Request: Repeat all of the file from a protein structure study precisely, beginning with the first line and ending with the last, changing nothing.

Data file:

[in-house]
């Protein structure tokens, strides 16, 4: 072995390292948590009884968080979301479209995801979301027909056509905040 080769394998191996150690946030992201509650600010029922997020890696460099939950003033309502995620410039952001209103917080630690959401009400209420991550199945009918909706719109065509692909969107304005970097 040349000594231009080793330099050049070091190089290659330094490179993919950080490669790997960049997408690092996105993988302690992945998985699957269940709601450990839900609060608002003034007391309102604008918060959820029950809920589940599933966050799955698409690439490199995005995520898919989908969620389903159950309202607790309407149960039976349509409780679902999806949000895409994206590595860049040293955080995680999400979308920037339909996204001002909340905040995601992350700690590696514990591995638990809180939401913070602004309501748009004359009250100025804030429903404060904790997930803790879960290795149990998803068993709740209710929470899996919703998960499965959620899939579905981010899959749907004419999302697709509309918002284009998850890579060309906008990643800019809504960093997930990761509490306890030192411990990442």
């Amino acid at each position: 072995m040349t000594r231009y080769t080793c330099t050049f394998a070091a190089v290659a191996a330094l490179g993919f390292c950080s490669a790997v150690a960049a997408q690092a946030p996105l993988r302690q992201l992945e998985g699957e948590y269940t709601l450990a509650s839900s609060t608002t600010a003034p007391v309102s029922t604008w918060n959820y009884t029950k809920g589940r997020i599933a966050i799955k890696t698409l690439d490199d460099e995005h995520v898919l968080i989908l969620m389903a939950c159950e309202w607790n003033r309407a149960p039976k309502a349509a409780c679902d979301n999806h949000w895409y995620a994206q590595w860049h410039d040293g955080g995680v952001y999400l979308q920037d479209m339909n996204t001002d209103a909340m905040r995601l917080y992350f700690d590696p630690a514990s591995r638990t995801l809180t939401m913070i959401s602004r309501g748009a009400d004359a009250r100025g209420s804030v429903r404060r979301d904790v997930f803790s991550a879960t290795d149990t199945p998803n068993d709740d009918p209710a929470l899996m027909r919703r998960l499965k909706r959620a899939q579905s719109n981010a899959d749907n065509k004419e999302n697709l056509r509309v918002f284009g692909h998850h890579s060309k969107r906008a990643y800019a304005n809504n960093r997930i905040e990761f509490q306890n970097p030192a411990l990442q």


[in-house]
């Protein structure tokens, strides 16, 4: 072995390292948590009884968080979301479209995801979301027909056509905040 080769394998191996150690946030992201509650600010029922997020890696460099939950003033309502995620410039952001209103917080630690959401009400209420991550199945009918909706719109065509692909969107304005970097 040349000594231009080793330099050049070091190089290659330094490179993919950080490669790997960049997408690092996105993988302690992945998985699957269940709601450990839900609060608002003034007391309102604008918060959820029950809920589940599933966050799955698409690439490199995005995520898919989908969620389903159950309202607790309407149960039976349509409780679902999806949000895409994206590595860049040293955080995680999400979308920037339909996204001002909340905040995601992350700690590696514990591995638990809180939401913070602004309501748009004359009250100025804030429903404060904790997930803790879960290795149990998803068993709740209710929470899996919703998960499965959620899939579905981010899959749907004419999302697709509309918002284009998850890579060309906008990643800019809504960093997930990761509490306890030192411990990442």
């Amino acid at each position: 072995m040349t000594r231009y080769t080793c330099t050049f394998a070091a190089v290659a191996a330094l490179g993919f390292c950080s490669a790997v150690a960049a997408q690092a946030p996105l993988r302690q992201l992945e998985g699957e948590y269940t709601l450990a509650s839900s609060t608002t600010a003034p007391v309102s029922t604008w918060n959820y009884t029950k809920g589940r997020i599933a966050i799955k890696t698409l690439d490199d460099e995005h995520v898919l968080i989908l969620m389903a939950c159950e309202w607790n003033r309407a149960p039976k309502a349509a409780c679902d979301n999806h949000w895409y995620a994206q590595w860049h410039d040293g955080g995680v952001y999400l979308q920037d479209m339909n996204t001002d209103a909340m905040r995601l917080y992350f700690d590696p630690a514990s591995r638990t995801l809180t939401m913070i959401s602004r309501g748009a009400d004359a009250r100025g209420s804030v429903r404060r979301d904790v997930f803790s991550a879960t290795d149990t199945p998803n068993d709740d009918p209710a929470l899996m027909r919703r998960l499965k909706r959620a899939q579905s719109n981010a899959d749907n065509k004419e999302n697709l056509r509309v918002f284009g692909h998850h890579s060309k969107r906008a990643y800019a304005n809504n960093r997930i905040e990761f509490q306890n970097p030192a411990l990442q």